In Nepal the currency is the rupee; the short form is NRs and the currency code is NPR. There are many currency exchange outlets where you can easily change money. Rupee notes are denominated in 5, 10, 20, 50, 100, 500, and 1000. Rupee coins are denominated in 1, 2, and5.
Can I use my credit card in Nepal?
In Kathmandu and other major cities, you can occasionally use your credit card. Where credit cards are accepted, all major cards are valid. In remote areas and rural villages, you will (99% of the time) be unable to use your credit card to pay for things. In general, cash is king be prepared to use it for most, if not all, of your purchases.
Are there ATMs if I need to with‐ draw cash?
There are numerous ATMs in big cities such as Kathmandu, Pokhara, and Chitwan.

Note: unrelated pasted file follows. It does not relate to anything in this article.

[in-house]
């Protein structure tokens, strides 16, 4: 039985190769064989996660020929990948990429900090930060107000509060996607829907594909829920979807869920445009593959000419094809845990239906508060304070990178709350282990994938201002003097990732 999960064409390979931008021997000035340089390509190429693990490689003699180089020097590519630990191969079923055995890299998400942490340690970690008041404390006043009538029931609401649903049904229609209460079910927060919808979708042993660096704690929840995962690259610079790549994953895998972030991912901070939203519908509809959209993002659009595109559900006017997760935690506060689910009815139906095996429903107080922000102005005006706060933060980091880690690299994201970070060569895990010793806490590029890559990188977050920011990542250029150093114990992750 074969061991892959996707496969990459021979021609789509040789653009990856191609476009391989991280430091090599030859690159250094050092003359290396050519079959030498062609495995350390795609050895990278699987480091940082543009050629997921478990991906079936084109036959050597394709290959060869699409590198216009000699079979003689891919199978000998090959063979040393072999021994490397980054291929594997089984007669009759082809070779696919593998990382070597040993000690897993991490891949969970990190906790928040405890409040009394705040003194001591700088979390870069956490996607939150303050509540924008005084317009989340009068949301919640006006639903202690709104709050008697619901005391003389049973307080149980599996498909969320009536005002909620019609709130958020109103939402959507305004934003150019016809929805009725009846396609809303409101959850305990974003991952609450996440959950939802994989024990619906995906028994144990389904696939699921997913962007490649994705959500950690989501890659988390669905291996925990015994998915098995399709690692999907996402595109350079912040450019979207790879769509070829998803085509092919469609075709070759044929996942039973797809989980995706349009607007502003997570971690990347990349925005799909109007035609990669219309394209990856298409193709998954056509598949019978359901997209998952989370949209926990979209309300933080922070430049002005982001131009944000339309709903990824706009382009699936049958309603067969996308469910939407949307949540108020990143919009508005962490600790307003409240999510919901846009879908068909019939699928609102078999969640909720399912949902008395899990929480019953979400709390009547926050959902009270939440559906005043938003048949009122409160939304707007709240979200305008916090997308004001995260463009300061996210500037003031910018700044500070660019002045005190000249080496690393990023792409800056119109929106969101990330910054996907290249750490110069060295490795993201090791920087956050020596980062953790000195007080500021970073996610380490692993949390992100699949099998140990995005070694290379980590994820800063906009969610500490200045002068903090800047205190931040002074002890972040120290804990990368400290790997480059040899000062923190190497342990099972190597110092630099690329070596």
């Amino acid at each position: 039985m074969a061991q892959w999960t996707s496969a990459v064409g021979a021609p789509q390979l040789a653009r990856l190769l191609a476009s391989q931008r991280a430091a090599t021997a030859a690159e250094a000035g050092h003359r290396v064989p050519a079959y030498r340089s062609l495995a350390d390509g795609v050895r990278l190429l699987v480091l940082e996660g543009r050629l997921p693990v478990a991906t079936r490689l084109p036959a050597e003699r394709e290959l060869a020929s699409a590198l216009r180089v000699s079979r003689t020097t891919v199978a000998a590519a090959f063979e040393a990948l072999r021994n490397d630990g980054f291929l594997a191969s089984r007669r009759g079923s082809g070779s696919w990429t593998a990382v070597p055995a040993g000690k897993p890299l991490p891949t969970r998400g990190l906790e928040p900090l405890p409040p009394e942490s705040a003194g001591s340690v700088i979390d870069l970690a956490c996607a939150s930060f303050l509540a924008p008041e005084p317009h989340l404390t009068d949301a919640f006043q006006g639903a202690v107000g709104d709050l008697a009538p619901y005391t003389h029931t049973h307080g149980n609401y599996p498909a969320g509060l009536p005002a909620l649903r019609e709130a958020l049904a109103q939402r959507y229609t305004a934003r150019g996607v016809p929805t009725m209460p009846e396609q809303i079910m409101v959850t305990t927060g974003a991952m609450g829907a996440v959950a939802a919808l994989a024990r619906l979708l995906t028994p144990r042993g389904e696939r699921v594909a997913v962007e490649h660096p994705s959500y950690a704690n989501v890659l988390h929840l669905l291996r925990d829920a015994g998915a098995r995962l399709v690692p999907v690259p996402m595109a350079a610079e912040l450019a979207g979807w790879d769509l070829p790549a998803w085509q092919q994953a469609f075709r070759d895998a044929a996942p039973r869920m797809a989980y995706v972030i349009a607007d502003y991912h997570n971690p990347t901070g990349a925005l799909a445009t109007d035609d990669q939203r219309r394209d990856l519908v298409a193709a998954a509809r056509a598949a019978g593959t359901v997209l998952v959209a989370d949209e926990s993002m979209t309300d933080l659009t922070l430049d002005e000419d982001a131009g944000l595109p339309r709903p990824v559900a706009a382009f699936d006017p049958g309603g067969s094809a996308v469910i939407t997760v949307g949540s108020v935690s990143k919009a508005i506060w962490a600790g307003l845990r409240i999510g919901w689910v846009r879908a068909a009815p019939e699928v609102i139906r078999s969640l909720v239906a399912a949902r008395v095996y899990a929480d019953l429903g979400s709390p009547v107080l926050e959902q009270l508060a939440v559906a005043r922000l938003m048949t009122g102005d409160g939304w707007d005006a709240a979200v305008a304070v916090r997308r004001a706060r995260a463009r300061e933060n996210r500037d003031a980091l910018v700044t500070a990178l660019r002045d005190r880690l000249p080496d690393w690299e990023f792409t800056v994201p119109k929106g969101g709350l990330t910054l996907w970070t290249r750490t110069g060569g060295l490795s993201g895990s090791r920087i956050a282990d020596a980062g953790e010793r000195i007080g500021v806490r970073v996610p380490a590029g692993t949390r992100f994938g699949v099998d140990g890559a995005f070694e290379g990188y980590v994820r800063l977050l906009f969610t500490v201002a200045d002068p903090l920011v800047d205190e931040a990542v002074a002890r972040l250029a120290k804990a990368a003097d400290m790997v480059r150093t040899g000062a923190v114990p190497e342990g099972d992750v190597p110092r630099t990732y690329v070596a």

Check with your bank to find out what the charges are to withdraw money from abroad. Also, most if not all ATMs will charge an additional fee of 500 Rupees to withdraw cash from a non‐Nepali card. In remote areas, you will most likely not have access to ATMs. On major trekking routes, an ATM can sometimes be found, but the fees are higher to withdraw cash and the amount you are able to withdraw often has a much lower threshold. If you’re venturing outside of the city, the best bet is to make sure you take enough cash with you to cover your stay.
Are prices in Nepal comparable to those at my home?
Goods and services are often not priced as they are abroad. You will find that the cost to buy food, basic clothing, and accommodation, is lower than at home. For example, in most places you can buy dinner for less than USD$5. That being said, the Purchasing Power Parity in Nepal is extremely low, so although things cost relatively less than abroad, local salaries are reflectively and exponentially lower as well.